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Historical texts  >  Primitive Christianity Revived, William Penn  >  Brown's Brief Memoir of Penn  >  Chapter 3


A Brief Memoir of Penn.

By James M. Brown.

(Included with his 1857 reprint edition of Primitive Christianity Revived, By William Penn.)


CHAPTER III.

"All deprav'd,
Justice and temperance, truth and faith forgot,
One man except, the only son of light
In a dark age, against example, good;
Against allurement, custom, and the world
Offended; fearless of reproach and scorn,
Or violence, he of their wicked ways
Shall them admonish, and before them set
The paths of righteousness, how much more safe
And full of peace, denouncing wrath to come
On their impenitence; and shall return
Of them derided, but of God observ'd."
*     *     *     *     *
To teach thee that God attributes to place
No sanctity, if none be thither brought,
By men who there frequent or therein dwell.
And now what further shall ensue, behold."—Paradise Lost.

THE history of the transaction in regard to the purchase of Pennsylvania, as recorded in an early "Life of William Penn," is as follows:—"King Charles the Second, in consideration of the services of Sir William Penn, and sundry debts due to him from the crown at the time of his decease, by letters-patent, bearing date the 4th day of March, 1680-81, granted to William Penn and his heirs that province lying on the west side of the river Delaware in North America, formerly belonging to the Dutch, and then called the New Netherlands" The name was now changed by the king, in honor of William Penn, whom, and his heirs, he made absolute proprietors and governors of it. Upon this, he presently published an account of the province of Pennsylvania, with the king's patent, and other papers relating thereto, describing the country and its produce, and proposing an easy purchase of lands, offering 100 acres for 40 shillings, or 5000 acres for £100, and good terms of settlement for such as might incline to transport themselves. Many single persons and some families out of England and Wales went over, and with singular industry and application having cleared their purchased lands, settled and soon improved plantations to good advantage, and began to build the city of Philadelphia in a commodious situation on the aforesaid navigable river Delaware.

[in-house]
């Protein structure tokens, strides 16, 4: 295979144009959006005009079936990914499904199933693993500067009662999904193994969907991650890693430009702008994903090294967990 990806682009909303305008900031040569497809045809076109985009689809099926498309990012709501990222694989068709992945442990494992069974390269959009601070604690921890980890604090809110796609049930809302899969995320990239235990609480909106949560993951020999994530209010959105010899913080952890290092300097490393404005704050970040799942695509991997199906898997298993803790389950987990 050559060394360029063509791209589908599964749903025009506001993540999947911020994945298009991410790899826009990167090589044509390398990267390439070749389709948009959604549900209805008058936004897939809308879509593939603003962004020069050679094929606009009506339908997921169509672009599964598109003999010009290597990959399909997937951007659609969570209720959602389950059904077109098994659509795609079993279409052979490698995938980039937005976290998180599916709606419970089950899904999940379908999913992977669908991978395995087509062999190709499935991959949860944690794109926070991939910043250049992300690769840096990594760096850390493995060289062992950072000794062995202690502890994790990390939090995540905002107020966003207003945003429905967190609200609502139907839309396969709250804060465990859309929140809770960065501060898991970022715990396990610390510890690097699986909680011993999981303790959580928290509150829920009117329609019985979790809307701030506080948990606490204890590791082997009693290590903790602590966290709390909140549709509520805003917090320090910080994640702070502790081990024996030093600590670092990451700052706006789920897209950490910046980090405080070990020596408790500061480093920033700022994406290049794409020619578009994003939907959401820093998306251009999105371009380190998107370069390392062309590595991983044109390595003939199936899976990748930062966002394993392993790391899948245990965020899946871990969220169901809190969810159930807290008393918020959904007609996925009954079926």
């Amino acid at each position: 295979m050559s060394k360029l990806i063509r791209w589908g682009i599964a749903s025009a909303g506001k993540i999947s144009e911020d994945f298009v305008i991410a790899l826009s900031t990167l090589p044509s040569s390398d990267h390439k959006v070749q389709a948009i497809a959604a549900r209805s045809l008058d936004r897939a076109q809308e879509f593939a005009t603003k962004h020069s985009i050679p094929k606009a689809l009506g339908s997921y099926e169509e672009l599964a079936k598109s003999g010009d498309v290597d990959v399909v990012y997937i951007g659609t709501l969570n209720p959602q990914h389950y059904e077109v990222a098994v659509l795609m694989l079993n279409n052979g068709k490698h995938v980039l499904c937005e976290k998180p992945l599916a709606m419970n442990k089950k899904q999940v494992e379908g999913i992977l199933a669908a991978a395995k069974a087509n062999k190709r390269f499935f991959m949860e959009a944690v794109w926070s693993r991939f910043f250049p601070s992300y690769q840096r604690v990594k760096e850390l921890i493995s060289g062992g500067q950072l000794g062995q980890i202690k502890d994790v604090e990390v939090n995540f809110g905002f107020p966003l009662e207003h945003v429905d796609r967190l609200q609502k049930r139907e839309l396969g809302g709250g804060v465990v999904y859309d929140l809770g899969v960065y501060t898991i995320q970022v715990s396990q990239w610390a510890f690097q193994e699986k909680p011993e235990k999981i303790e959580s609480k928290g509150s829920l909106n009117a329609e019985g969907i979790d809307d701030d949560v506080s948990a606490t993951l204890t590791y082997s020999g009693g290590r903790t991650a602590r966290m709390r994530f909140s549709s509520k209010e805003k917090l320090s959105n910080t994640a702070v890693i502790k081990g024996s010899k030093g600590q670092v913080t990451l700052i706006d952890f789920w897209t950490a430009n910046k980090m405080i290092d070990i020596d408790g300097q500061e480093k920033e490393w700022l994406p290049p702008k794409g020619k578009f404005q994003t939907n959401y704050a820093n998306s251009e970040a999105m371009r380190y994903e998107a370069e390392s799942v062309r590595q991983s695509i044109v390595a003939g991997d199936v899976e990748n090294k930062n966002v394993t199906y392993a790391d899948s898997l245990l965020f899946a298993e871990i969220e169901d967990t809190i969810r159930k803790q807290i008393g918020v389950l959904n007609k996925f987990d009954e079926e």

And to secure the new planters from the native Indians, (who in some other provinces being injuriously dealt with, had made reprisals to the loss of many lives,) the governor gave orders to treat them with all candour and humanity; and appointed commissioners to confer with them about land, and to confirm a league of peace, by whom he also sent the following letter:—

WILLIAM PENN'S LETTER TO THE INDIANS.